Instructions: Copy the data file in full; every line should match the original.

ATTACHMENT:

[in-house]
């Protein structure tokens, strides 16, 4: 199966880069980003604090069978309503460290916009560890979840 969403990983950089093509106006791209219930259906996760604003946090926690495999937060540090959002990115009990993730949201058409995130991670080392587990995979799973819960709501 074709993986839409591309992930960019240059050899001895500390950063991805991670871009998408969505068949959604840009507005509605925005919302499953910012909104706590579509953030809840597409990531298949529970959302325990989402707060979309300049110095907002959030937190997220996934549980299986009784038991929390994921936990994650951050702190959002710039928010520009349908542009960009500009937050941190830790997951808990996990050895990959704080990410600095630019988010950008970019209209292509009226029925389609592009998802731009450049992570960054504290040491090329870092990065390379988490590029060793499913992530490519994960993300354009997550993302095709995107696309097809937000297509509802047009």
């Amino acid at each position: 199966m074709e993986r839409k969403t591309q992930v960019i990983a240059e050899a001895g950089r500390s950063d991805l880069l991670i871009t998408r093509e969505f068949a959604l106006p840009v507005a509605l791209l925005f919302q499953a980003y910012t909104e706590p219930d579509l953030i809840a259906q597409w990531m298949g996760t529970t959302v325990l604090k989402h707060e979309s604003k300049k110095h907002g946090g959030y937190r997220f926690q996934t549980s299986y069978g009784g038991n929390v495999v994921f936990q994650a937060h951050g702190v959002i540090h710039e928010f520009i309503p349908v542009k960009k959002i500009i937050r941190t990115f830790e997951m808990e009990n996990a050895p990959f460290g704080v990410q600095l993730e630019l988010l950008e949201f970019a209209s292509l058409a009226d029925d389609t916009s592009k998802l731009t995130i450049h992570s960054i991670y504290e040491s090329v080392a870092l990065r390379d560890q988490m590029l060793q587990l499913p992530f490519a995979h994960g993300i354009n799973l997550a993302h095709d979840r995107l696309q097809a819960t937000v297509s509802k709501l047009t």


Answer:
[in-house]
């Protein structure tokens, strides 16, 4: 199966880069980003604090069978309503460290916009560890979840 969403990983950089093509106006791209219930259906996760604003946090926690495999937060540090959002990115009990993730949201058409995130991670080392587990995979799973819960709501 074709993986839409591309992930960019240059050899001895500390950063991805991670871009998408969505068949959604840009507005509605925005919302499953910012909104706590579509953030809840597409990531298949529970959302325990989402707060979309300049110095907002959030937190997220996934549980299986009784038991929390994921936990994650951050702190959002710039928010520009349908542009960009500009937050941190830790997951808990996990050895990959704080990410600095630019988010950008970019209209292509009226029925389609592009998802731009450049992570960054504290040491090329870092990065390379988490590029060793499913992530490519994960993300354009997550993302095709995107696309097809937000297509509802047009």
């Amino acid at each position: 199966m074709e993986r839409k969403t591309q992930v960019i990983a240059e050899a001895g950089r500390s950063d991805l880069l991670i871009t998408r093509e969505f068949a959604l106006p840009v507005a509605l791209l925005f919302q499953a980003y910012t909104e706590p219930d579509l953030i809840a259906q597409w990531m298949g996760t529970t959302v325990l604090k989402h707060e979309s604003k300049k110095h907002g946090g959030y937190r997220f926690q996934t549980s299986y069978g009784g038991n929390v495999v994921f936990q994650a937060h951050g702190v959002i540090h710039e928010f520009i309503p349908v542009k960009k959002i500009i937050r941190t990115f830790e997951m808990e009990n996990a050895p990959f460290g704080v990410q600095l993730e630019l988010l950008e949201f970019a209209s292509l058409a009226d029925d389609t916009s592009k998802l731009t995130i450049h992570s960054i991670y504290e040491s090329v080392a870092l990065r390379d560890q988490m590029l060793q587990l499913p992530f490519a995979h994960g993300i354009n799973l997550a993302h095709d979840r995107l696309q097809a819960t937000v297509s509802k709501l047009t």